East Texas CPS officials, child advocates seeing rise in boyfriends abusing girlfriends' kids

LUFKIN, TX (KTRE) - Young mothers are reportedly leaving their children in the care of their boyfriends and Child Protective Service officials said they've seen a rise in the number of abuse cases as a result.

Child advocates said educating young parents is the key to eliminating these potentially abusive situations.

CPS investigators said many young parents aren't prepared to meet the challenges that come with being parenting, and often times, young mothers are leaving the babysitting up to their boyfriends.

"It's unfortunate, but it does happen," said Tony Jasso, a special investigator for the Department of Family and Protective Services. "We've seen cases that we've investigated that mothers of children just simply do not understand the dynamics between caring for a child and often leave the child, their own children in the care of their boyfriends and the boyfriends sometimes don't have the patience or education to try and take care of these children and often things happen."

Investigators say they see a lot of these abusive situations with teen and young partnerships.

Some recent local examples include 25-year-old Joshua Godsey of Nacogdoches was charged with injury to a child in July 2012 for causing bruising to his girlfriends 2-year-old son's bottom.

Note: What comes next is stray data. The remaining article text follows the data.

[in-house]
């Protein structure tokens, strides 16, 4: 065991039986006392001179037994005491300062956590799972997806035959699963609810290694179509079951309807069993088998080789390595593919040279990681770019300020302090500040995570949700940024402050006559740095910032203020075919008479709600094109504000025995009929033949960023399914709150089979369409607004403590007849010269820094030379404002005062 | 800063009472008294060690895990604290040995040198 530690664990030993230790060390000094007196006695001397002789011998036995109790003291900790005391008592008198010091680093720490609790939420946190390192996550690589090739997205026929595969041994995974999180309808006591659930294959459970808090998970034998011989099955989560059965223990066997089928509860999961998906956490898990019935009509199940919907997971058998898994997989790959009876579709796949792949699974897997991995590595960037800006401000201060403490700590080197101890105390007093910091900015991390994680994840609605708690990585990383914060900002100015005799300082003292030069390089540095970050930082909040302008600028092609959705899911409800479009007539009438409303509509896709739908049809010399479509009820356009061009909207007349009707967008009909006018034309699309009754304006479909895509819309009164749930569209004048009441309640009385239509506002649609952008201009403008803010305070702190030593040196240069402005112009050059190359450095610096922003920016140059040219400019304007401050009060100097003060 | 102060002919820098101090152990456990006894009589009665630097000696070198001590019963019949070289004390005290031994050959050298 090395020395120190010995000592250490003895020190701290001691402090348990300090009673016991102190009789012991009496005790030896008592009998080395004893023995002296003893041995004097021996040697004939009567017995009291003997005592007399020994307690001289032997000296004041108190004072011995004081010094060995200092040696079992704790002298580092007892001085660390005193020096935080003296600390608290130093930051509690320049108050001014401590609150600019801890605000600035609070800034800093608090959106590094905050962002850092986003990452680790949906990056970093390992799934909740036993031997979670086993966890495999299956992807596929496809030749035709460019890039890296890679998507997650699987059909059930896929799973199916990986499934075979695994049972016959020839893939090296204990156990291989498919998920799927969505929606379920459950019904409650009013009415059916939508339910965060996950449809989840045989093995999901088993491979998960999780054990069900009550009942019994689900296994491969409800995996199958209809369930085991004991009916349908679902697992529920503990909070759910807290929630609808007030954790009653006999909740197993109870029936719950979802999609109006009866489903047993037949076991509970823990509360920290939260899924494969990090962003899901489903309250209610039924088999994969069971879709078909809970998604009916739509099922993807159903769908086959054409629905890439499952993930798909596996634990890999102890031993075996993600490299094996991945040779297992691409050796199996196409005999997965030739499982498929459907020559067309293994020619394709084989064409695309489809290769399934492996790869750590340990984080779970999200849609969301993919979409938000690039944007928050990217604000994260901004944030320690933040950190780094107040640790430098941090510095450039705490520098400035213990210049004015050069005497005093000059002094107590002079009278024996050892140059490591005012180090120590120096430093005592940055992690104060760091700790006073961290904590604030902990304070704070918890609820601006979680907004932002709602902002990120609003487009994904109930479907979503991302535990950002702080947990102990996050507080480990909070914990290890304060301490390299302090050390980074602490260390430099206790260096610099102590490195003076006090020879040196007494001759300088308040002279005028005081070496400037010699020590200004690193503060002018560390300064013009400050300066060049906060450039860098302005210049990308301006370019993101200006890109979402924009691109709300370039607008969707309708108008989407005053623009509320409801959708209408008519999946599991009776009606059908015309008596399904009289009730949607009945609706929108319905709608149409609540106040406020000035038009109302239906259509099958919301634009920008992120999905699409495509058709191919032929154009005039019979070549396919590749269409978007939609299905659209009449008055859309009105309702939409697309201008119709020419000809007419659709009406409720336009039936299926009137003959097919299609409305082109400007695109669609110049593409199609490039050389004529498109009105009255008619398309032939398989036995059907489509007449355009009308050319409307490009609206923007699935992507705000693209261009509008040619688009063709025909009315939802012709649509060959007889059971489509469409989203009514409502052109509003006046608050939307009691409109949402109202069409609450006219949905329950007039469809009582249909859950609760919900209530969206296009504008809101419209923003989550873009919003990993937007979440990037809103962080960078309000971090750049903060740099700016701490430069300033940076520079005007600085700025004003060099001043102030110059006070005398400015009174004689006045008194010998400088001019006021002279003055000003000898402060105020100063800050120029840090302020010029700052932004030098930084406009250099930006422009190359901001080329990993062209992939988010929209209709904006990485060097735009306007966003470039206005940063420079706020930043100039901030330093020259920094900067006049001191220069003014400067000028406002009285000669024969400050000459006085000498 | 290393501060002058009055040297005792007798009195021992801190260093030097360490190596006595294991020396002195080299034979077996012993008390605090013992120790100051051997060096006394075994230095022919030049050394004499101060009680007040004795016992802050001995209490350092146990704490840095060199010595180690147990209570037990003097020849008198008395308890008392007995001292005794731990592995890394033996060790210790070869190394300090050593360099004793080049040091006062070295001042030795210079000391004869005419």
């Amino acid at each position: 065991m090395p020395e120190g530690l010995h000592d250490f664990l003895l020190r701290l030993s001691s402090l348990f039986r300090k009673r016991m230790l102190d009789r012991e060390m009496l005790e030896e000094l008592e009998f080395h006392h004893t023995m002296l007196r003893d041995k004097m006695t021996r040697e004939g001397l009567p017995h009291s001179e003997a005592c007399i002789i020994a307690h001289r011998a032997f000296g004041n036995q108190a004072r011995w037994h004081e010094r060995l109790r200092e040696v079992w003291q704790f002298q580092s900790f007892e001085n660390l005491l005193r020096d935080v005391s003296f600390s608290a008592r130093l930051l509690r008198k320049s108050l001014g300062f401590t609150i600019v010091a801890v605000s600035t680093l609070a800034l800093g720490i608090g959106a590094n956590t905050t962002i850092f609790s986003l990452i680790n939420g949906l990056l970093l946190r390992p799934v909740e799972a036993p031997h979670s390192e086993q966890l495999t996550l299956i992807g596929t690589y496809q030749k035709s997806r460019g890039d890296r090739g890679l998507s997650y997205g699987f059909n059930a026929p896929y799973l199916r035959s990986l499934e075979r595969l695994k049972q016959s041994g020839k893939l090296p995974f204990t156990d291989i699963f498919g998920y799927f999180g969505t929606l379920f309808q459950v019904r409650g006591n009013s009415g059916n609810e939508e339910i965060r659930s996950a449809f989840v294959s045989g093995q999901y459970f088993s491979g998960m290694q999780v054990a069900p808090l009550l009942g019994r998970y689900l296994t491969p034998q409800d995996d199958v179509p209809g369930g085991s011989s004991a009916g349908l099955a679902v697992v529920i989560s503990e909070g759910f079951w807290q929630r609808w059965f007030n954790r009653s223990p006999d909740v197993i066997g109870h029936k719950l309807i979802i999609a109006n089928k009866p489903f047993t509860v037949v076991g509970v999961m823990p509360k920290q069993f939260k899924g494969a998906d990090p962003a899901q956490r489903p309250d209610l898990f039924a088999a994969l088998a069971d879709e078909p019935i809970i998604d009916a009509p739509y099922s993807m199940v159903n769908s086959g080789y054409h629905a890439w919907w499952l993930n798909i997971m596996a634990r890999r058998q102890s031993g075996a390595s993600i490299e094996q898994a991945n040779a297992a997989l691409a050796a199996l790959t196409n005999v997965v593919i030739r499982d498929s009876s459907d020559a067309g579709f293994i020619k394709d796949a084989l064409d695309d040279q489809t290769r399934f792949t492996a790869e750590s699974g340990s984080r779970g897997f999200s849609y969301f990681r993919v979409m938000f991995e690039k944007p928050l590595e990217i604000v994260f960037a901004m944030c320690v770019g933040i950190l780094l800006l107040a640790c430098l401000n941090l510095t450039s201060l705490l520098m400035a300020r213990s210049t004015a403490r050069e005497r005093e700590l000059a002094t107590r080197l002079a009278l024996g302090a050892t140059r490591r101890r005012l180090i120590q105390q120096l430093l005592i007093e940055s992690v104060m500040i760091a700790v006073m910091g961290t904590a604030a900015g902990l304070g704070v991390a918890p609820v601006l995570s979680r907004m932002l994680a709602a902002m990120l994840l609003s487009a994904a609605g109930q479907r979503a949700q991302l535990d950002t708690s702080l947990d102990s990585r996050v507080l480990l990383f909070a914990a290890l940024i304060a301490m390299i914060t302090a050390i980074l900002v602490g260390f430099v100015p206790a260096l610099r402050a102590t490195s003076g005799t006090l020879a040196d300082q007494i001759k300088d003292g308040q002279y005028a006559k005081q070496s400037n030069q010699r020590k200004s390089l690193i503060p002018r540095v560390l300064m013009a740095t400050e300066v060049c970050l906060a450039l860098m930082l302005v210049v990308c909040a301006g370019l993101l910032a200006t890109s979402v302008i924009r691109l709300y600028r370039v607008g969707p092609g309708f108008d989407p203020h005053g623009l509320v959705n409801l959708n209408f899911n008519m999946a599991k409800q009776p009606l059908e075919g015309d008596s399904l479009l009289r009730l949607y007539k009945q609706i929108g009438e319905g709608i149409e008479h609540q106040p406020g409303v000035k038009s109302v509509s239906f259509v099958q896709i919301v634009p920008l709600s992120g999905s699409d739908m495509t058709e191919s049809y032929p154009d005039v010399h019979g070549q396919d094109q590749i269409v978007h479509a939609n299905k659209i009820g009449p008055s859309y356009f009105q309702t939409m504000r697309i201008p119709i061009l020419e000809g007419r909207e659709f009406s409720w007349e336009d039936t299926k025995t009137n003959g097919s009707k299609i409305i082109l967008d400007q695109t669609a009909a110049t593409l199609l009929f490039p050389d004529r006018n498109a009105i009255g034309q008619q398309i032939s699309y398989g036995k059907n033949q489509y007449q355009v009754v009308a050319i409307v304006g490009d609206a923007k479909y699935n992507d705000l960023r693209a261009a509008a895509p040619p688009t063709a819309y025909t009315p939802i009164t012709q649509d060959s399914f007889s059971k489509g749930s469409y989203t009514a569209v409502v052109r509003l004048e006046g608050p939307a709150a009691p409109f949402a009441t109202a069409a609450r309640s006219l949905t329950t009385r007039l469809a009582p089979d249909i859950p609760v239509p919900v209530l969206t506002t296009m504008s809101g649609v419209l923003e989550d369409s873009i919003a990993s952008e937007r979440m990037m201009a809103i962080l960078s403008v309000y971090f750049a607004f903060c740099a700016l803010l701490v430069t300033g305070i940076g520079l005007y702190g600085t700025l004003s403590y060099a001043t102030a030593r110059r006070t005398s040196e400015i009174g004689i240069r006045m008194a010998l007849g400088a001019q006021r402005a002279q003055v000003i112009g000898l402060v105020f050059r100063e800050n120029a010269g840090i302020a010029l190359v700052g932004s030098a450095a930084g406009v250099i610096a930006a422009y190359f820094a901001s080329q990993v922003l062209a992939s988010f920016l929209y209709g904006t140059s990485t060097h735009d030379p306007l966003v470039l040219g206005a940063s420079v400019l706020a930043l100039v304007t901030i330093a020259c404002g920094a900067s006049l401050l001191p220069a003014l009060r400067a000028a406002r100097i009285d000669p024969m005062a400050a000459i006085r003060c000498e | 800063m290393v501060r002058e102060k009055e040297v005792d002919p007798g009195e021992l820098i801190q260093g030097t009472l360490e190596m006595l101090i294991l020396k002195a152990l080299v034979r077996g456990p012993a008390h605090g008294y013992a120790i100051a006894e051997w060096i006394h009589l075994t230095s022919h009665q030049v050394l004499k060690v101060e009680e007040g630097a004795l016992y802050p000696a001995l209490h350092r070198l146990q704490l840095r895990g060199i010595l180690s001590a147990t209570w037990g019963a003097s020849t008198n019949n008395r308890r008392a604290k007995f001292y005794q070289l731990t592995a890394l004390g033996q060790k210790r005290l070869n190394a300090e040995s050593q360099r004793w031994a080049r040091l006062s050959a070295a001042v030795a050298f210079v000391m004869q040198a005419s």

Most recently, Elisiah Phipps was indicted for injury to a child after a 3-year-old girl was found severely beaten to the point there was old and new abrasions all over the child's body. The girl's mother was also indicted because police say she let the abuse happen.

Both CPS and child advocacy agencies like Harold's House say that education is essential to ensuring a safe environment for inexperienced parents.

"Parenting is just challenging for everyone," said Ashley Cook, the community education director for Harold's House. "It's more challenging if you don't have very good parenting skills and so we always recommend that you reach out for those resources in your community like our parenting classes."

Child advocates say that communication in a relationship is imperative, especially when it comes to discipline.

"When you're a young person entering a relationship, if you're already a parent there needs to be an understanding, and we recommend that you talk with them about what their interests are in parenting in the relationship," Cook said. "If they need some help, certainly we have resources available that we can recommend. We have parenting classes and we have parenting information that we can give young parents on how to have good communication"

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